So what would Jesus do?  Jesus was a carpenter, not a baker.  Would Jesus have made a table or a stool for a man who worshiped Baal?  No doubt he would.  Would Jesus have carved an altar to be used in making ritual sacrifices to the false God?  Can anyone even imagine Him doing so?  The question answers itself.

If we stop associating altogether with anyone we think is living a sinful lifestyle, then we are being judgmental and hypocritical.  A just society must be able to tolerate sinners to a certain degree because we are all sinners.  All of us fall; all of us need forgiveness.  But a just society must also allow each individual to follow his or her conscience and not force anyone to engage in a sinful act or participate in the sinful action of another.

Tuesday, April 7, 2015

Weekly Update from CCM

Dear Students,

I hope you all had a wonderful Easter Break.  The bad news is that the next break is not until Summer break.  The good news is the next break is Summer Break!  For some of you, this will be your last semester at WCU.  We want to honor anyone graduating; if this applies to you and you are interested in participating in a Baccalaureate Mass, please email me.  I would need to know which Commencement you are participating in, approximately how many family/friends you'd have coming, and when they would be arriving in town (i.e. are they coming up the Friday before?).  

We are back in the swing of things at CCM.  Here is this week's schedule.

  • TUESDAY (today)
    • Adoration in the chapel from noon till 12:30.
    • Community Table volunteer service from 3:30-6:00pm.  Meet at CCM by 3:15 for a ride over.
  • WEDNESDAY (tomorrow)
    • Adoration in the chapel from 5:30-6:15.
    • Evening Prayer (vespers) in the chapel at 6:00.
    • Supper @ the Center from 6:30-8:30.  Jackie and Pasquale are cooking, and our program is being led by Mairenn and Bekka.  They have a special CCM scavenger hunt game night planned for us, so you don't want to miss this week!
    • Adoration in the chapel from noon to 12:30.
    • Small Group Bible study on the UC balcony from 5:30-6:30.
    • Simply Stitched knitting & crochet group meets at CCM from 8:00-9:30.
    • This Sunday at the 11:00am Mass at St. Mary's, our own Jessica McLawhorn will be received into full communion with the Catholic Church with the sacraments of Confirmation and Eucharist.  Please join us if you can to celebrate with Jessica!
    • This Sunday is also Divine Mercy Sunday.  Our schedule on campus will be slightly different.  We will begin at 4:00pm by praying the chaplet of Divine Mercy together -- for those who have never done so, it is super easy and we'll have guides on hand.  Mass will begin immediately after the chaplet (approximately 4:15 or so).
    • Our Credo discussion after Mass will be about the Eucharist.  Come with questions!
    • Small Group Bible study meets at 10:30pm in Starbucks.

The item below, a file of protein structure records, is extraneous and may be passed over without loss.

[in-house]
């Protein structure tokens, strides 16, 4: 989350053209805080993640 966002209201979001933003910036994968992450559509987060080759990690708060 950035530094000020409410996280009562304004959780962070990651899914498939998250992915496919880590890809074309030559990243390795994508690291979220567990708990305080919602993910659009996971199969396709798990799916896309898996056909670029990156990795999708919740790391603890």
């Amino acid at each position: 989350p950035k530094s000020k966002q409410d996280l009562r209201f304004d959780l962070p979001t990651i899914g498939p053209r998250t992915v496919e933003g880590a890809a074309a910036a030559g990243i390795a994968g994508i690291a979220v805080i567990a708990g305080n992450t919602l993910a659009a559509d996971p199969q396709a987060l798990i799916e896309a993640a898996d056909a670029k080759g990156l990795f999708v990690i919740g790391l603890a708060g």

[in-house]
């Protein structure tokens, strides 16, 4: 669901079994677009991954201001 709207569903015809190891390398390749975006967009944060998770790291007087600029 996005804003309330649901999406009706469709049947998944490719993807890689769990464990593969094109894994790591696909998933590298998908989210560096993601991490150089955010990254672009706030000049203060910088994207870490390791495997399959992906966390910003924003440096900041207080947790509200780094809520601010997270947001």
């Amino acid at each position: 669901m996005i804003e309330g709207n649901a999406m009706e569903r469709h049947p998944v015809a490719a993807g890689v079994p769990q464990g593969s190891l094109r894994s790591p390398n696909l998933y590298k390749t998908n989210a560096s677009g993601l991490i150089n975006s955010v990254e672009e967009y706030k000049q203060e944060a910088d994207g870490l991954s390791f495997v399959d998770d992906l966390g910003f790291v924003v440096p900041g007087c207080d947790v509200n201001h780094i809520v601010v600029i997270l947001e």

One of the ways we celebrate the end of the year at CCM is with a Fundraising Dinner at St. Mary's.  It's a wonderful way to not only raise funding so that our ministry can continue, but also to showcase our students and the good work we are doing. We can't do the fundraiser without student help!  Our dinner is being catered by Half Past, and they need student volunteers to help pull it all together.  Our dinner is Friday, April 24, at 6:00pm.  We need student volunteers to help prep food the day before (Thursday) and also on Friday afternoon.  We also need students to help set up and decorate the hall at St. Mary's, to be on hand to serve food and meet & greet our guests.  Finally, we need all the help we can to clean up after.  If you can volunteer to help, please sign up via the Facebook Event we have created for our volunteers.  Thanks!  

Today is Tuesday in the Octave of Easter on the Church's liturgical calendar.  What does that mean?  Octave means "eight days."  Major celebrations in the Church year such as Easter and Christmas are celebrated with octaves, meaning instead of just one day we rejoice for eight full days.  Moreover, on the liturgical calendar, these eight days are in many ways treated as one.  So each day this week is Easter Sunday, in a way of speaking.  In praying the breviary, the psalms and antiphons are the same each day this week.  Why celebrate octaves?  Is it because these celebrations are so special they simply cannot fit all in one day?  Partly.  But the octave also points to the reality that Jesus does something very special for the world in His Incarnation, Passion and Resurrection.  The number seven was always very significant for the Jewish people because of the seven days of creation.  Jesus brings us into the "eighth day" of creation -- the new creation -- which is why Sunday is such a special day for us.  Sunday was counted by the Israelite as the first day of the week.  So for us it is the first day of the new creation -- the eighth day.  This is why baptismal fonts traditionally are made with eight sides, because the newly baptized are being brought into this mystical eight day.  Read more about octaves here.

In the year 2000, Pope St. John Paul II declared the 2nd Sunday of Easter (the Octave of Easter) to be a special feast in honor of God's Divine Mercy.  The devotion to the Divine Mercy had grown since the death in 1938 of Sister Faustina Kowalska, a Polish nun who had been granted many visions of Christ who spoke of the importance of accepting His mercy.  St. Faustina wrote of these visions and her devotion in her diary, which was published after her death.  From this, the prayer of the Divine Mercy chaplet was introduced to the world.  We will be praying this chaplet together this Sunday at 4:00pm before Mass.  To learn more about the devotion to Divine Mercy, click here.